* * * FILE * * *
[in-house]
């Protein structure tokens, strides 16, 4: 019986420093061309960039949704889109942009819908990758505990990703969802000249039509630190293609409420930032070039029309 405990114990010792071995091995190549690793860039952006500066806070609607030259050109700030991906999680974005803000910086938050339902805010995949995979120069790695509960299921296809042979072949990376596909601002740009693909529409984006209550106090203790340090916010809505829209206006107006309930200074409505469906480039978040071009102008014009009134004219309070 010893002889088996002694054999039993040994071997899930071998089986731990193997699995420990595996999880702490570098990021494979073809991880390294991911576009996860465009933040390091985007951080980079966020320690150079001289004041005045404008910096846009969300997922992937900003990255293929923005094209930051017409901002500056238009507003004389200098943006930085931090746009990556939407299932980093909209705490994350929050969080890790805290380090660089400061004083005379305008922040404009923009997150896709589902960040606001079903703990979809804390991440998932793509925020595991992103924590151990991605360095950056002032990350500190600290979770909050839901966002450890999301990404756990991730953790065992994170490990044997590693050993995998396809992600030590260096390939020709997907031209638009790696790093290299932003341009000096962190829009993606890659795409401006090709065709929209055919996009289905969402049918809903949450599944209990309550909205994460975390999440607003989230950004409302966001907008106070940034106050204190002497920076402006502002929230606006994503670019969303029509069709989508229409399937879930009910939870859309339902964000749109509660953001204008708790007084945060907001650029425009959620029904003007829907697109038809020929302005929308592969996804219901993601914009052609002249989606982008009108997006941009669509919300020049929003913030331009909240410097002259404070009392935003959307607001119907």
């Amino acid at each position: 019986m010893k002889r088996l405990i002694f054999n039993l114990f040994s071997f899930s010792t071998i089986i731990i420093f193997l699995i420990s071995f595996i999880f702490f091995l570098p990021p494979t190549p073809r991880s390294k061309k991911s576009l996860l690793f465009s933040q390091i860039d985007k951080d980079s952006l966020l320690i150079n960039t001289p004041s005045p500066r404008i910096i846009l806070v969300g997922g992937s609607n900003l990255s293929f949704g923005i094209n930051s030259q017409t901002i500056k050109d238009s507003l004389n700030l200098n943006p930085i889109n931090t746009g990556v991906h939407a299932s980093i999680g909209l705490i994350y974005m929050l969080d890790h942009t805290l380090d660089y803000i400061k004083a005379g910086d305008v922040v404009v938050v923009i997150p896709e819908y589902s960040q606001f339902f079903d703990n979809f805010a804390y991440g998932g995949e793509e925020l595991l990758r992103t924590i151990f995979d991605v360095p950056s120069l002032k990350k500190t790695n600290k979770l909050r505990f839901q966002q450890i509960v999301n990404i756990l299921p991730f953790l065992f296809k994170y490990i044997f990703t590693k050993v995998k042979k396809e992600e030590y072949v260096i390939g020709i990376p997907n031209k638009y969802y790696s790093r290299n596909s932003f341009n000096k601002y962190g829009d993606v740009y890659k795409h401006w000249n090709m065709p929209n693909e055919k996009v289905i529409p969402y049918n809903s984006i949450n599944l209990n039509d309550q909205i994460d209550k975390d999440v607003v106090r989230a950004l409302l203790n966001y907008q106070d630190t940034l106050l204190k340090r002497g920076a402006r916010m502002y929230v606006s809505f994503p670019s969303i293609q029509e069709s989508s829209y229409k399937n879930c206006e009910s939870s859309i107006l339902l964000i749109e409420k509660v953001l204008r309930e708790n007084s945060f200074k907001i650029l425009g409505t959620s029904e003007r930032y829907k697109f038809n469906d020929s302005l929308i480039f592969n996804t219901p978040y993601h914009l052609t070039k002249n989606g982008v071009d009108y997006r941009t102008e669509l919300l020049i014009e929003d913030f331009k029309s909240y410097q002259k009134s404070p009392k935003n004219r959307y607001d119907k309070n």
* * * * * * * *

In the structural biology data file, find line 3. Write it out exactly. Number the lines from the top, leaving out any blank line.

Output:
């Amino acid at each position: 019986m010893k002889r088996l405990i002694f054999n039993l114990f040994s071997f899930s010792t071998i089986i731990i420093f193997l699995i420990s071995f595996i999880f702490f091995l570098p990021p494979t190549p073809r991880s390294k061309k991911s576009l996860l690793f465009s933040q390091i860039d985007k951080d980079s952006l966020l320690i150079n960039t001289p004041s005045p500066r404008i910096i846009l806070v969300g997922g992937s609607n900003l990255s293929f949704g923005i094209n930051s030259q017409t901002i500056k050109d238009s507003l004389n700030l200098n943006p930085i889109n931090t746009g990556v991906h939407a299932s980093i999680g909209l705490i994350y974005m929050l969080d890790h942009t805290l380090d660089y803000i400061k004083a005379g910086d305008v922040v404009v938050v923009i997150p896709e819908y589902s960040q606001f339902f079903d703990n979809f805010a804390y991440g998932g995949e793509e925020l595991l990758r992103t924590i151990f995979d991605v360095p950056s120069l002032k990350k500190t790695n600290k979770l909050r505990f839901q966002q450890i509960v999301n990404i756990l299921p991730f953790l065992f296809k994170y490990i044997f990703t590693k050993v995998k042979k396809e992600e030590y072949v260096i390939g020709i990376p997907n031209k638009y969802y790696s790093r290299n596909s932003f341009n000096k601002y962190g829009d993606v740009y890659k795409h401006w000249n090709m065709p929209n693909e055919k996009v289905i529409p969402y049918n809903s984006i949450n599944l209990n039509d309550q909205i994460d209550k975390d999440v607003v106090r989230a950004l409302l203790n966001y907008q106070d630190t940034l106050l204190k340090r002497g920076a402006r916010m502002y929230v606006s809505f994503p670019s969303i293609q029509e069709s989508s829209y229409k399937n879930c206006e009910s939870s859309i107006l339902l964000i749109e409420k509660v953001l204008r309930e708790n007084s945060f200074k907001i650029l425009g409505t959620s029904e003007r930032y829907k697109f038809n469906d020929s302005l929308i480039f592969n996804t219901p978040y993601h914009l052609t070039k002249n989606g982008v071009d009108y997006r941009t102008e669509l919300l020049i014009e929003d913030f331009k029309s909240y410097q002259k009134s404070p009392k935003n004219r959307y607001d119907k309070n």